John (to take a name at random) is a Word user, let us say as a professional technical author making up instruction manuals on a stand-alone machine running under Windows 98. On average, he must reboot twice a day, which is quite typical for the kind of work he is doing, producing heavily formatted documents with spreadsheet tables, photographs and line drawings. One day, in exasperation, he decides to try the Sun StarOffice (yes, this is what it is called) and finds that its new concept of a total suite in a single software suits his work better than the disparate parts of the MS Office suite plus a separate graphics suite, desk-top publishing and Web browser. To boot, it crashes less frequently but, because it runs under Windows 98, it will still do so. The next logical step would be for John to think, "Ah! I've heard that Linux practically never crashes: I have everything I need on the StarOffice CD-ROM to run it under Linux". So John would go to his nearest computer dealer and buy, say, the Red Hat version of Linux for a few tens of dollars or euros. Suddenly, he will find himself running everything he needs under Linux without any problems and without any real hassle because all his files are intercompatible. At first, he will probably have Linux and Windows on a dual-booting system but, as he gains confidence, Windows will be thrown out of the window. Microsoft will have lost a customer on two counts.

This fictitious scenario will depend on many factors, if it is to become reality, not the least of which is that StarOffice must be what Sun Microsystems promises. Now, Sun has a reputation as being a good, solid, serious company with top-quality Sparc workstations and, above all, Java. I have little doubt that StarOffice is the first serious major application which has been developed entirely in Java, already known to be less quirky than the other high-level languages, which are used for the development of the major part of the competitive software. I would therefore think that, in the medium term, Linux/StarOffice may now become a strong contender as a replacement for Windows/Office/Internet Explorer/FrontPage as the "standard" software set-up, first for small corporate requirements and then drifting into the larger ones, possibly as Unix/StarOffice in some cases. Because it is cross-platform, this makes it particularly powerful for networking over different types of computer. The big problem, as I see it, is in support. How can a company with no significant income from a product give adequate technical support on it? At the moment, this is so new that the answer is not yet apparent, other than that there are Internet Newsgroups. But Sun must address this problem very seriously if they wish to penetrate the open software market. Whatever they do, it could not be worse than some of the big boys in the software game, anyway!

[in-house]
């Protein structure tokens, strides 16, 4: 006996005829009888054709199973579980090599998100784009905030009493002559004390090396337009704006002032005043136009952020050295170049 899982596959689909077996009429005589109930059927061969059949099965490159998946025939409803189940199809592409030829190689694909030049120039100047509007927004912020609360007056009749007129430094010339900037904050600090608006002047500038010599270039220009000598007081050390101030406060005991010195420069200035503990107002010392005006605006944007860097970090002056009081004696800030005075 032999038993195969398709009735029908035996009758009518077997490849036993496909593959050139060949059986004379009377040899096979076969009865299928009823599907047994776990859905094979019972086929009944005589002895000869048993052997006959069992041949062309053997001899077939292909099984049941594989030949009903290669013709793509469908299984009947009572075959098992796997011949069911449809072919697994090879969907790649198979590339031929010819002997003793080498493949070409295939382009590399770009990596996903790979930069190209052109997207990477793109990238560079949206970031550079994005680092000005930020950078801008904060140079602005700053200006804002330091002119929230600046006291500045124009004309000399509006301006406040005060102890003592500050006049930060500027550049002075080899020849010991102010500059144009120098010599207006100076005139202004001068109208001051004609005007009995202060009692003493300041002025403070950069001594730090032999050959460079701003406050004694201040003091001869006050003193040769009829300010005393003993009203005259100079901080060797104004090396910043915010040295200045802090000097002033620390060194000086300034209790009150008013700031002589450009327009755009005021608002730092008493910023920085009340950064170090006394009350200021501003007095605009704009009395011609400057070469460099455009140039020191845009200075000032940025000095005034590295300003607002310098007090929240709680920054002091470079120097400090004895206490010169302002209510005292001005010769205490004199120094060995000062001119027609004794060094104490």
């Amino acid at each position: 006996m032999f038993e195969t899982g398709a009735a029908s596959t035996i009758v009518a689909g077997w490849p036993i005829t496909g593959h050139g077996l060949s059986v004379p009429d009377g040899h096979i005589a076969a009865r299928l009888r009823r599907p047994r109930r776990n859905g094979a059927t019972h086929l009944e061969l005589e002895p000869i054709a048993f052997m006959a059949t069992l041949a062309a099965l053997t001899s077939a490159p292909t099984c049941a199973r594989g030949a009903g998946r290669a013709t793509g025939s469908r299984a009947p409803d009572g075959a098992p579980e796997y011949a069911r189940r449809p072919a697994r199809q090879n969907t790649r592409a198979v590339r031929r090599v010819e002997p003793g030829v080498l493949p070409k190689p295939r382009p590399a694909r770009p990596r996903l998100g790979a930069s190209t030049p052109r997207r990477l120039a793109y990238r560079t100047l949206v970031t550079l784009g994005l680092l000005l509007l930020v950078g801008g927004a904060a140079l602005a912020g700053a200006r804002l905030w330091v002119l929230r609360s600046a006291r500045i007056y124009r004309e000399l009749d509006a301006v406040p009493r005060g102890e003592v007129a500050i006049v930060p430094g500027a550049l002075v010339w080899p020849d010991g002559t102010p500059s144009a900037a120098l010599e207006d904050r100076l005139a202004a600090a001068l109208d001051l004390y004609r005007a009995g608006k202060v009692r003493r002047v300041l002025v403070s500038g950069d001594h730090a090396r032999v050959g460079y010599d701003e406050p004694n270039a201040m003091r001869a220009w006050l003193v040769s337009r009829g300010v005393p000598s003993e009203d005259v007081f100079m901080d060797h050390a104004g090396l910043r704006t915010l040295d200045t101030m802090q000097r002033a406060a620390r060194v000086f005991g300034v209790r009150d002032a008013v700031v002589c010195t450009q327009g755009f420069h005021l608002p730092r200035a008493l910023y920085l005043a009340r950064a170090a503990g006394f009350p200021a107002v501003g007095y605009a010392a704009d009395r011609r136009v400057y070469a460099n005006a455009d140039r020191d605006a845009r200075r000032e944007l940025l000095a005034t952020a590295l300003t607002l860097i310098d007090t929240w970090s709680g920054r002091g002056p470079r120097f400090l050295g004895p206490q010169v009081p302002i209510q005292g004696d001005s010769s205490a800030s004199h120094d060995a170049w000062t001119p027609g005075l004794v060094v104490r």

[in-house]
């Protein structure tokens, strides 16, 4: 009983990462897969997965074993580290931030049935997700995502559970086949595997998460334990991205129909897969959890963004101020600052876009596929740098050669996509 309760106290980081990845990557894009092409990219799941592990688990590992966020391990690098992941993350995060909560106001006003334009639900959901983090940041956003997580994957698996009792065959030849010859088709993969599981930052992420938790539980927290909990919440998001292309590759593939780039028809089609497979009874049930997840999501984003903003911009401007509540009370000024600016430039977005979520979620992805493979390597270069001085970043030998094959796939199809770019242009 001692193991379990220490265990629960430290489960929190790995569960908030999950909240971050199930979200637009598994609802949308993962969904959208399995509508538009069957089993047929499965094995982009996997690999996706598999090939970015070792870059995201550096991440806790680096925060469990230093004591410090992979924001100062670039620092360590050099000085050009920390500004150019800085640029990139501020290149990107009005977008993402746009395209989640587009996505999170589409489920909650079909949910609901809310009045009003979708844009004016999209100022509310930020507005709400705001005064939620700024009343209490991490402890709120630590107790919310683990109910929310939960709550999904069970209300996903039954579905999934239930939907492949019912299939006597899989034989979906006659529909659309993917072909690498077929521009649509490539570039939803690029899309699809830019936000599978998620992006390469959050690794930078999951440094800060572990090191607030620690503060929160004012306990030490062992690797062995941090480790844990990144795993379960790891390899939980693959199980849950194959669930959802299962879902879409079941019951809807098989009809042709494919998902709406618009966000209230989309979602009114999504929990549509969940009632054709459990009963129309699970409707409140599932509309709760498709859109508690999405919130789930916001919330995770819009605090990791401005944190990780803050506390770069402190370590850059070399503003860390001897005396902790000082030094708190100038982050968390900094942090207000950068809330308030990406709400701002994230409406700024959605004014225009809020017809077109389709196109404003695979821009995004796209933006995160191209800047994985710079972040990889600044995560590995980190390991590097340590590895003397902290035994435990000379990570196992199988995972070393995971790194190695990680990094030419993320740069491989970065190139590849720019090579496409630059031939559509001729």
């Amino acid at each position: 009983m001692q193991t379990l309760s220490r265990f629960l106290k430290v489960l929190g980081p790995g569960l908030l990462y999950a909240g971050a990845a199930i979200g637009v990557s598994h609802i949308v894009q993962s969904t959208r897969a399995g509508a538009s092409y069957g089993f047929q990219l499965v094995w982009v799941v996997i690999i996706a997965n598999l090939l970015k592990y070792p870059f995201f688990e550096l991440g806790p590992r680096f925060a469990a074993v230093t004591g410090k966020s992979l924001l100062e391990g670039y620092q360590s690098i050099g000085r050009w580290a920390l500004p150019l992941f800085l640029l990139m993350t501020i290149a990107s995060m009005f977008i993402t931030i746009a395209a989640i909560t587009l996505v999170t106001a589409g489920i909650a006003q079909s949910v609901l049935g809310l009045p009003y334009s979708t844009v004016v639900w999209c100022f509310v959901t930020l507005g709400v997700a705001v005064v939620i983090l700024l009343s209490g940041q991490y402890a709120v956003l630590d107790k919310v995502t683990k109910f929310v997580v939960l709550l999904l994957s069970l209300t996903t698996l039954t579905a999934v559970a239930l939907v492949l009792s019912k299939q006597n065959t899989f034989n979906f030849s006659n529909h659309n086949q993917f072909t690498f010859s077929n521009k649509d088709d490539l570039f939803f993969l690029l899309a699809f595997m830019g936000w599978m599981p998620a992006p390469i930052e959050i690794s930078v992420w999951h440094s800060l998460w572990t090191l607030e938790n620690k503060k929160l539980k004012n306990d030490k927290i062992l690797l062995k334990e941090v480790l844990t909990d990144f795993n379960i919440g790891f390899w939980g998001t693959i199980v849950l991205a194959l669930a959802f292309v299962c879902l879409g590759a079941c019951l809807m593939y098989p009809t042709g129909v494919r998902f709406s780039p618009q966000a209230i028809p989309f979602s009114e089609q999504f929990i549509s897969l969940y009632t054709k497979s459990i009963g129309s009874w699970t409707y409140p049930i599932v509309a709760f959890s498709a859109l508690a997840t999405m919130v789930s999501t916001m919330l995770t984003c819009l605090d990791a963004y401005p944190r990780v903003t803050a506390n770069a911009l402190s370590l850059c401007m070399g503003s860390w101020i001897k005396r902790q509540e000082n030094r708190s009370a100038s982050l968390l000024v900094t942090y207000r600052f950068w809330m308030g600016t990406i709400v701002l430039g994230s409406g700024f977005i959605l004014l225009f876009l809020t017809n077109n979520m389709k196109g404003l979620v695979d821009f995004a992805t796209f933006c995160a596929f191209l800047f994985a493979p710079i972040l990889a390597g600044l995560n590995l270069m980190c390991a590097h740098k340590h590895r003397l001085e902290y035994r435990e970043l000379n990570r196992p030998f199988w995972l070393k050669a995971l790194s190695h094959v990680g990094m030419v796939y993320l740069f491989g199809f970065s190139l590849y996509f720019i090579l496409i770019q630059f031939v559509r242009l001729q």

Now what has all this to do with a Circuit World Internet commentary? More than is immediately apparent, I suspect. In the first place, the Sun suite incorporates a Web browser as an integral part of the software. Remember, this is an integral part of a single software, not a separate software as is the case with the Microsoft offering. Because MS Internet Explorer is not a very robust software (already in its fifth major moulding in less than as many years!), the tendency of a StarOffice user will almost certainly be to use it as his default browser, especially if he is not working under Windows. Rumour has it that it may contain similar features to Netscape Communicator, already a better Internet suite than MSIE plus Outlook, in my opinion. However, it may be that the new software could also be a better medium for Web site development. Let me explain what I mean by taking the example of Word 97, because it is still more widespread than Word 2000. The generation of a Web page from a Word document is done by passing the DOC file through a filter which analyses all the tags, one after the other. Where there is an equivalent tag or series of tags in Hypertext Markup Language, it replaces it; otherwise it deletes it. The result is that a moderately complex Word document becomes a very tag-heavy approximation in HTML and certainly not good Web page generation. Many users may not notice the difference but, when I see so-called professional sites generated entirely with Word or any other word processor doing a similar operation, I shudder. This is one reason why I like Microsoft FrontPage (you see, I am not just on a Microsoft-bashing binge). It strips away unnecessary tags from the generated pages, as well as being an excellent WYSIWYG HTML generator in its own right. As I mentioned, I have not yet tried StarOffice but, because it is a single integral software, I feel that its Web page generation is probably custom designed to do its job well, rather than an add-on filter converter. If this is so, then I think we may see a new generation of better, more professional-looking, home-made pages. This remains to be confirmed, so I'll reserve judgement on this for a future issue of this journal. However, being a Java software, the system has a potential for automatic JavaScript and Java applet generation, opening a whole new ball-park of Web site generation.